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Friday, 4 December 1914


Senator MCDOUGALL (New South. Wales) . - I do not wish honorable senators to think for a moment that I desire to deprive any man of the opportunity to earn his living. We have been told that some men have been at sea as ship's carpenter for half a lifetime. As one who knows something of the coastal shipping, I can say that there is not one dozen of such men on the whole of the Australian coast. My complaint is that under the clause an opportunity would be given to ship-owners to foist incompetent men on to ships. If the

Minister is right in his contention that the provision was designed to save these men from losing their positions, in my opinion he has gone to work in the wrong way, because in all shipping trades there is a trade definition. In the shipping trade there is no such thing known as a " ship's carpenter," but there is a shipwright. In iron ship-building it is the custom of the trade for the shipwright to do the work of laying down a vessel on the scrieve board. The shipwright is a man who is thoroughly acquainted with the architecture of the ship, and knows at all times where to put his hand on the sluice doors, which are there for the purpose of life-saving. There is another class which should have been mentioned in this clause, and that is the ship's joiner. By leaving out the word " joiner," and inserting the words " ship's carpenter," the Government make the provision mean anything or nothing. A ship's joiner, in the ship-building trade, is a man who does the internal fittings of a ship, such as cabins and other things. If a man has served his time as a ship's joiner he may know something about a ship, but a ship's joiner is not mentioned here at all. The clause simply refers to a " ship's carpenter," which means anything. If the term " ship's joiner " had been used, we should have exactly what the definition meant. The Minister says he has done his best to bring these unions together.


Senator Russell - The trades.


Senator MCDOUGALL - There should be unions if there are trades; if the men are not unionists they ought to be. In New South Wales there is not one shipwright working who is not a unionist. If the desire of the Assistant Minister is to bring these men together, I would like to see them come together. In New South Wales we have Demarcation Boards sitting to define these very things. The law of Victoria is different from our law. I believe that here the men cannot get Demarcation Boards brought into existence, but if they could it would be a good thing, and save a lot of time and trouble to shipwrights, joiners, and iron ship-builders. I would remind the Minister that the Government have lately appointed a Director of Navigation. I am quite content to leave it to that officer, with his ability and knowledge of sea-going vessels, to say who shall be a ship's carpenter. A ship's carpenter only comes into existence when he goes aboard a ship. Previously he has been either a shipwright or a ship's joiner. I Urn told that the Director of Navigation has already expressed the opinion that no one should go to sea as a ship's carpenter who is not a qualified shipwright. In good weather a carpenter or a joiner may do very well aboard a ship, but in bad weather, when there are breakages, and rafts have to be constructed and other things done, a ship should carry a man who has a knowledge of ship construction, which a ship's joiner, or even a ship's carpenter, cannot possibly possess. It can only be possessed by a man as a result of having had, as Senator Guthrie has stated, years of experience on a ship. If any men have had years of experience on a ship as a ship's carpenter, I, for one, would not be willing to deprive them of their living. I know a man who has been employed on the coast for many years. He served his time in the same establishment as I did, but as a ship's joiner, and a very competent one he is. He came to be foreman of the establishment, but unfortunately the dearth of shipping requirements in Australia caused that place to be closed at that time. He was thrown adrift, and has been a ship's carpenter ever since. He does not claim now to be a shipwright, but he claims to have gained that experience by being a ship's joiner, in the first place, and by going to sea as a ship's carpenter. I do not wish to deprive the man of his living. I consider that the suggestion of Senator Guthrie is a "good one, and if the Ministry will agree to the suggestion, I think it will suit me. I am not here in the interests of any union, nor in the interests of any one but the travelling public, and their requirements have to be met by putting competent men in the position of officials on vessels. Too long have we regarded the carpenters on ships as simply " old chips." My opinion is that these men should be subjected to the same severe test of examination as is an engineer or an officer. In the principal Act we made provision for testing the qualification and the competency of firemen. If the Government are unwilling to accept the advice of Senator Guthrie - the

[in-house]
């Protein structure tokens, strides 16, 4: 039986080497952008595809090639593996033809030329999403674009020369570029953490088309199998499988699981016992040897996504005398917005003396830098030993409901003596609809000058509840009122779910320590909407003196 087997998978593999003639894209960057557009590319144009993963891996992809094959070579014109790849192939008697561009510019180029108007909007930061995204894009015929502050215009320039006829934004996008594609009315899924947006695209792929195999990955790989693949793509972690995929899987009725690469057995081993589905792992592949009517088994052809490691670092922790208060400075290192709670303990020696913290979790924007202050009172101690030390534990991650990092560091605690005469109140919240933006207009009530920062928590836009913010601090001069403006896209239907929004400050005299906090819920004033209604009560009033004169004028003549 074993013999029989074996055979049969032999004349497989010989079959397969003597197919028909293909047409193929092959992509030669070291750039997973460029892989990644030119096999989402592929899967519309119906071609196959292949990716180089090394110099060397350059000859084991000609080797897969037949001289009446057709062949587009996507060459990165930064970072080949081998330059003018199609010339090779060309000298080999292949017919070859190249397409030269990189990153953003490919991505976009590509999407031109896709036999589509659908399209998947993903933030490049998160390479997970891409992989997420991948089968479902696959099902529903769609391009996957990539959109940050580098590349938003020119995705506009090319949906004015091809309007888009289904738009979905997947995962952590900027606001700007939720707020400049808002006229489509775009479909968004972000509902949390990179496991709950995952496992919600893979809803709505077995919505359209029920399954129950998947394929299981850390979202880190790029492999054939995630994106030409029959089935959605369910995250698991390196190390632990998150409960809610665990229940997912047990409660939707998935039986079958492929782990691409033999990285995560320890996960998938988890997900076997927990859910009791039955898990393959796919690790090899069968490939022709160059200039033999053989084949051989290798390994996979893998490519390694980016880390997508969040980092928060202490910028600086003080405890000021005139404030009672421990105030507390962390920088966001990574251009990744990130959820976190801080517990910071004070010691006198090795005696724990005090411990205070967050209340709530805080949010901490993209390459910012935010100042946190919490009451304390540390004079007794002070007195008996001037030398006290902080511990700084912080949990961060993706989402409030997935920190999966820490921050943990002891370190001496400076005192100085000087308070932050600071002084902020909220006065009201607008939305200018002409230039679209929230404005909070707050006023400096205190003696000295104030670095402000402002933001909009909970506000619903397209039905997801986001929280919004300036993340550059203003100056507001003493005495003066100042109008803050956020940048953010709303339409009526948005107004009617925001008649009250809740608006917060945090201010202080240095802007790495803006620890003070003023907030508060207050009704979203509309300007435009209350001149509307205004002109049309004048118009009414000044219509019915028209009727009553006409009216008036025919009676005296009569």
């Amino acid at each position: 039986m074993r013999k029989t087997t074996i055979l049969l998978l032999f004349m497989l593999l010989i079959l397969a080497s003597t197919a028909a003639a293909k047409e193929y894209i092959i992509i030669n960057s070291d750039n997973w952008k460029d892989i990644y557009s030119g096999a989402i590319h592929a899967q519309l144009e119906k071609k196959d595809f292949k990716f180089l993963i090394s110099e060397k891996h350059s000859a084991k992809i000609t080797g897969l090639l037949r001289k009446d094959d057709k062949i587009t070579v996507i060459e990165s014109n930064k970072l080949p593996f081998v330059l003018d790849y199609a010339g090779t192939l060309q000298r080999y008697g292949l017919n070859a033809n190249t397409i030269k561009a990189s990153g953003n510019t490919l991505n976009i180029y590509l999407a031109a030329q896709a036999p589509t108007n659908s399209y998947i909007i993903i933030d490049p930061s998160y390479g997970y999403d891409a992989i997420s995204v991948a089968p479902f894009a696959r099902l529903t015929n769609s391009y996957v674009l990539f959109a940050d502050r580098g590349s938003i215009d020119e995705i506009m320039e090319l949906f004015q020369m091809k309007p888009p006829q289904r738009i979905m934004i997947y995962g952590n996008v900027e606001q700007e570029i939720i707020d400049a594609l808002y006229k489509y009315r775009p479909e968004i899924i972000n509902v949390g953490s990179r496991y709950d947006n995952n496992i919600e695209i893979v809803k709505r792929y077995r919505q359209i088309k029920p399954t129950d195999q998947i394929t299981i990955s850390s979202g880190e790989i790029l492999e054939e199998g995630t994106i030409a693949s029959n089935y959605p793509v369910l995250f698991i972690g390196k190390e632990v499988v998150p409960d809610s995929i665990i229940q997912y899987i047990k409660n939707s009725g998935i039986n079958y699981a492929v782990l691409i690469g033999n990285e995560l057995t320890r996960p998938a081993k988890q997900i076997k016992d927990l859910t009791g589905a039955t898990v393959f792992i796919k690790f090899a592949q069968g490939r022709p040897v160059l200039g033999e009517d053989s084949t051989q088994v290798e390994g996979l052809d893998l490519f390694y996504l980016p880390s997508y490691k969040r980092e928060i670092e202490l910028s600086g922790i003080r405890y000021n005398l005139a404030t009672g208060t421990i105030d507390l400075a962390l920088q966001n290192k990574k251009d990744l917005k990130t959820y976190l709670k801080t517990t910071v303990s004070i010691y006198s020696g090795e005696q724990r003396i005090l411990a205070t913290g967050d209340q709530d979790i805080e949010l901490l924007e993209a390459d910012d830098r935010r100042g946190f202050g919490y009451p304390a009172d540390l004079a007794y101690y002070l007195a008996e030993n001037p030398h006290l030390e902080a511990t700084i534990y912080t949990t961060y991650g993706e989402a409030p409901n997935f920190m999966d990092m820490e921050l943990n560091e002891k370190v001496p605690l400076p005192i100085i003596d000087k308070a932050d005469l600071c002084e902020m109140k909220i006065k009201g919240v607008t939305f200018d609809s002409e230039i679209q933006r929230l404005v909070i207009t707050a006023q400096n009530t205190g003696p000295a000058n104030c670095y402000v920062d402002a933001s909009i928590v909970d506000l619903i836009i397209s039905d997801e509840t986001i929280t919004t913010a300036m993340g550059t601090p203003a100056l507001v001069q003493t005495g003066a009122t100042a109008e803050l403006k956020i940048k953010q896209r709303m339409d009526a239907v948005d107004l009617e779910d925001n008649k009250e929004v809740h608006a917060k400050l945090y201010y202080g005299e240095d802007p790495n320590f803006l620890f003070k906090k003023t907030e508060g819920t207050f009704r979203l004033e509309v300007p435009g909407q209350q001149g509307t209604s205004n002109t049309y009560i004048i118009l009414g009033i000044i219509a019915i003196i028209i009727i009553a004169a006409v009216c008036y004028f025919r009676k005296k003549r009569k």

Samuel Plimsoll of Australia - in this matter, and bring the men together in such a way as he has suggested, I shall be compelled to vote against the proposal to make the definition of a ship's carpenter so loose that a " wood butcher " - which, as Senator Story has pointed out, is sometimes applied to a carpenter - may at any time be put on a vessel in his place.







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